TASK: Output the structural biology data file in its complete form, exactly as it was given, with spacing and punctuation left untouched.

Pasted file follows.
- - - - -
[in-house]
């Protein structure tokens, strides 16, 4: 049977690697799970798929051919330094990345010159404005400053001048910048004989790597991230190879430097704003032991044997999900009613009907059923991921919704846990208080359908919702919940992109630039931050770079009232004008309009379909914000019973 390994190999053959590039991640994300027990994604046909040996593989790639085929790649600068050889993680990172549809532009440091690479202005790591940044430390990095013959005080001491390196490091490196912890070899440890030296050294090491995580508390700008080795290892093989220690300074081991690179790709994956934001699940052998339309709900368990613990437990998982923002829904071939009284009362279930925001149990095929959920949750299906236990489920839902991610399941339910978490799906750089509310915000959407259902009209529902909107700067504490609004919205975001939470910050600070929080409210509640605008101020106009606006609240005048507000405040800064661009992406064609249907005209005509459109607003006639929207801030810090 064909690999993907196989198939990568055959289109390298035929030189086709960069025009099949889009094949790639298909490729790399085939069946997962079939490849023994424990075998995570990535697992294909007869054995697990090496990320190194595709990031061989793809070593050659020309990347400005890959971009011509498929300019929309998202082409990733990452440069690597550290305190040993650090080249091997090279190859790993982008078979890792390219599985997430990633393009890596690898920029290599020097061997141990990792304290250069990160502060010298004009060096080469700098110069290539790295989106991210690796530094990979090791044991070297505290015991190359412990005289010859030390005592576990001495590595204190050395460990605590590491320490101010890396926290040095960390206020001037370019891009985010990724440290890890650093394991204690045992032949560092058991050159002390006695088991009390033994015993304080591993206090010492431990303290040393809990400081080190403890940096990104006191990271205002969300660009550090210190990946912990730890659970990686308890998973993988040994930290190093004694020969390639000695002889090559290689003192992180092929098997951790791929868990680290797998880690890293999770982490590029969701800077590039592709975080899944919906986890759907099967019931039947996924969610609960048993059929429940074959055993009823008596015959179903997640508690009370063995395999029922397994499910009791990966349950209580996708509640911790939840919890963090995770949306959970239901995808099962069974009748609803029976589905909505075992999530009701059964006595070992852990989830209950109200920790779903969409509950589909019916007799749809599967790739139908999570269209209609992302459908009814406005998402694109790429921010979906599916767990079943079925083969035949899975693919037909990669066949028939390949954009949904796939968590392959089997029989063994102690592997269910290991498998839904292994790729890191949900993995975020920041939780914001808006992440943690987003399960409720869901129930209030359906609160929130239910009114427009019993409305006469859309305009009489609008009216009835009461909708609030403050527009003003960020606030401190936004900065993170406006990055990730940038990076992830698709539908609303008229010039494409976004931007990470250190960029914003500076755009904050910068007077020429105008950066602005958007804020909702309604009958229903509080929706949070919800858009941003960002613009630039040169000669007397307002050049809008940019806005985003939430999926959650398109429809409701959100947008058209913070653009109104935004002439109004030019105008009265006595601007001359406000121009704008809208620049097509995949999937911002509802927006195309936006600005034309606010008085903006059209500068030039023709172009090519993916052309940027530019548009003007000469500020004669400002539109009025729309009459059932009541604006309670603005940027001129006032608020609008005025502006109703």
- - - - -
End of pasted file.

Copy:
[in-house]
């Protein structure tokens, strides 16, 4: 049977690697799970798929051919330094990345010159404005400053001048910048004989790597991230190879430097704003032991044997999900009613009907059923991921919704846990208080359908919702919940992109630039931050770079009232004008309009379909914000019973 390994190999053959590039991640994300027990994604046909040996593989790639085929790649600068050889993680990172549809532009440091690479202005790591940044430390990095013959005080001491390196490091490196912890070899440890030296050294090491995580508390700008080795290892093989220690300074081991690179790709994956934001699940052998339309709900368990613990437990998982923002829904071939009284009362279930925001149990095929959920949750299906236990489920839902991610399941339910978490799906750089509310915000959407259902009209529902909107700067504490609004919205975001939470910050600070929080409210509640605008101020106009606006609240005048507000405040800064661009992406064609249907005209005509459109607003006639929207801030810090 064909690999993907196989198939990568055959289109390298035929030189086709960069025009099949889009094949790639298909490729790399085939069946997962079939490849023994424990075998995570990535697992294909007869054995697990090496990320190194595709990031061989793809070593050659020309990347400005890959971009011509498929300019929309998202082409990733990452440069690597550290305190040993650090080249091997090279190859790993982008078979890792390219599985997430990633393009890596690898920029290599020097061997141990990792304290250069990160502060010298004009060096080469700098110069290539790295989106991210690796530094990979090791044991070297505290015991190359412990005289010859030390005592576990001495590595204190050395460990605590590491320490101010890396926290040095960390206020001037370019891009985010990724440290890890650093394991204690045992032949560092058991050159002390006695088991009390033994015993304080591993206090010492431990303290040393809990400081080190403890940096990104006191990271205002969300660009550090210190990946912990730890659970990686308890998973993988040994930290190093004694020969390639000695002889090559290689003192992180092929098997951790791929868990680290797998880690890293999770982490590029969701800077590039592709975080899944919906986890759907099967019931039947996924969610609960048993059929429940074959055993009823008596015959179903997640508690009370063995395999029922397994499910009791990966349950209580996708509640911790939840919890963090995770949306959970239901995808099962069974009748609803029976589905909505075992999530009701059964006595070992852990989830209950109200920790779903969409509950589909019916007799749809599967790739139908999570269209209609992302459908009814406005998402694109790429921010979906599916767990079943079925083969035949899975693919037909990669066949028939390949954009949904796939968590392959089997029989063994102690592997269910290991498998839904292994790729890191949900993995975020920041939780914001808006992440943690987003399960409720869901129930209030359906609160929130239910009114427009019993409305006469859309305009009489609008009216009835009461909708609030403050527009003003960020606030401190936004900065993170406006990055990730940038990076992830698709539908609303008229010039494409976004931007990470250190960029914003500076755009904050910068007077020429105008950066602005958007804020909702309604009958229903509080929706949070919800858009941003960002613009630039040169000669007397307002050049809008940019806005985003939430999926959650398109429809409701959100947008058209913070653009109104935004002439109004030019105008009265006595601007001359406000121009704008809208620049097509995949999937911002509802927006195309936006600005034309606010008085903006059209500068030039023709172009090519993916052309940027530019548009003007000469500020004669400002539109009025729309009459059932009541604006309670603005940027001129006032608020609008005025502006109703």